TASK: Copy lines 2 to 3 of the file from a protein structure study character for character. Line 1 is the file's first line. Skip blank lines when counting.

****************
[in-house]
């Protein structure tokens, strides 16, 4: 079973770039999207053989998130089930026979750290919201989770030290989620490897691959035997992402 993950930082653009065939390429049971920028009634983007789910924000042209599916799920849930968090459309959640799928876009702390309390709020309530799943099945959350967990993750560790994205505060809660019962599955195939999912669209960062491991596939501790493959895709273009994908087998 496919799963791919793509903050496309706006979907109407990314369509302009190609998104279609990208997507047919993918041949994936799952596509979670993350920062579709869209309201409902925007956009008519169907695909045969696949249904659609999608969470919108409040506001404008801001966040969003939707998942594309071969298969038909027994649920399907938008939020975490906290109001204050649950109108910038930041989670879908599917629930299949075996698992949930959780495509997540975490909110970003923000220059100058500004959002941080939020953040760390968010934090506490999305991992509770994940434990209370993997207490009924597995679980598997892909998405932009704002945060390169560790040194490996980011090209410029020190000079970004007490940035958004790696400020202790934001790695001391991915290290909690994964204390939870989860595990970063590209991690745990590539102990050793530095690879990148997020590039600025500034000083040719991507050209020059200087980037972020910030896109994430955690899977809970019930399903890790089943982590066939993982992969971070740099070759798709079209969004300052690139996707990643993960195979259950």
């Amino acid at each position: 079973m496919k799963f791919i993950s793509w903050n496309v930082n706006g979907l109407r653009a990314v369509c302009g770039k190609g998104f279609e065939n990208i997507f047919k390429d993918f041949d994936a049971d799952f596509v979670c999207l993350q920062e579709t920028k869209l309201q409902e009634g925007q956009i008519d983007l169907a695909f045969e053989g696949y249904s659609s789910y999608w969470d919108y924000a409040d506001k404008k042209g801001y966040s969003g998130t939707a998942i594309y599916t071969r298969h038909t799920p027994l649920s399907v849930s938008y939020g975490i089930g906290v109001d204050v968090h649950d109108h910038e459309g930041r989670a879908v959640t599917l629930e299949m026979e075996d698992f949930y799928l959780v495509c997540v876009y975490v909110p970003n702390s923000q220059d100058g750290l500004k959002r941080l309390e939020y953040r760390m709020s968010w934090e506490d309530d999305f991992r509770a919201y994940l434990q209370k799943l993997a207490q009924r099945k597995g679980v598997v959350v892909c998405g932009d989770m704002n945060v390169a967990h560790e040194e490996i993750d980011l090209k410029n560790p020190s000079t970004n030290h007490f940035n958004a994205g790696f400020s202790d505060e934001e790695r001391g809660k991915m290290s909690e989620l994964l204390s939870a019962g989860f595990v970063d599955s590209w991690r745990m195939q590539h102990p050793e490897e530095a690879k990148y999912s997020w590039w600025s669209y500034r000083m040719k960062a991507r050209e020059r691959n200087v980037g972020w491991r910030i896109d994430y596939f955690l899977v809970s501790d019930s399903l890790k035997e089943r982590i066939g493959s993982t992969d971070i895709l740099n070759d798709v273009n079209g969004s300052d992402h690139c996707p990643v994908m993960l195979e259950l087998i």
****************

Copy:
């Protein structure tokens, strides 16, 4: 079973770039999207053989998130089930026979750290919201989770030290989620490897691959035997992402 993950930082653009065939390429049971920028009634983007789910924000042209599916799920849930968090459309959640799928876009702390309390709020309530799943099945959350967990993750560790994205505060809660019962599955195939999912669209960062491991596939501790493959895709273009994908087998 496919799963791919793509903050496309706006979907109407990314369509302009190609998104279609990208997507047919993918041949994936799952596509979670993350920062579709869209309201409902925007956009008519169907695909045969696949249904659609999608969470919108409040506001404008801001966040969003939707998942594309071969298969038909027994649920399907938008939020975490906290109001204050649950109108910038930041989670879908599917629930299949075996698992949930959780495509997540975490909110970003923000220059100058500004959002941080939020953040760390968010934090506490999305991992509770994940434990209370993997207490009924597995679980598997892909998405932009704002945060390169560790040194490996980011090209410029020190000079970004007490940035958004790696400020202790934001790695001391991915290290909690994964204390939870989860595990970063590209991690745990590539102990050793530095690879990148997020590039600025500034000083040719991507050209020059200087980037972020910030896109994430955690899977809970019930399903890790089943982590066939993982992969971070740099070759798709079209969004300052690139996707990643993960195979259950």
């Amino acid at each position: 079973m496919k799963f791919i993950s793509w903050n496309v930082n706006g979907l109407r653009a990314v369509c302009g770039k190609g998104f279609e065939n990208i997507f047919k390429d993918f041949d994936a049971d799952f596509v979670c999207l993350q920062e579709t920028k869209l309201q409902e009634g925007q956009i008519d983007l169907a695909f045969e053989g696949y249904s659609s789910y999608w969470d919108y924000a409040d506001k404008k042209g801001y966040s969003g998130t939707a998942i594309y599916t071969r298969h038909t799920p027994l649920s399907v849930s938008y939020g975490i089930g906290v109001d204050v968090h649950d109108h910038e459309g930041r989670a879908v959640t599917l629930e299949m026979e075996d698992f949930y799928l959780v495509c997540v876009y975490v909110p970003n702390s923000q220059d100058g750290l500004k959002r941080l309390e939020y953040r760390m709020s968010w934090e506490d309530d999305f991992r509770a919201y994940l434990q209370k799943l993997a207490q009924r099945k597995g679980v598997v959350v892909c998405g932009d989770m704002n945060v390169a967990h560790e040194e490996i993750d980011l090209k410029n560790p020190s000079t970004n030290h007490f940035n958004a994205g790696f400020s202790d505060e934001e790695r001391g809660k991915m290290s909690e989620l994964l204390s939870a019962g989860f595990v970063d599955s590209w991690r745990m195939q590539h102990p050793e490897e530095a690879k990148y999912s997020w590039w600025s669209y500034r000083m040719k960062a991507r050209e020059r691959n200087v980037g972020w491991r910030i896109d994430y596939f955690l899977v809970s501790d019930s399903l890790k035997e089943r982590i066939g493959s993982t992969d971070i895709l740099n070759d798709v273009n079209g969004s300052d992402h690139c996707p990643v994908m993960l195979e259950l087998i």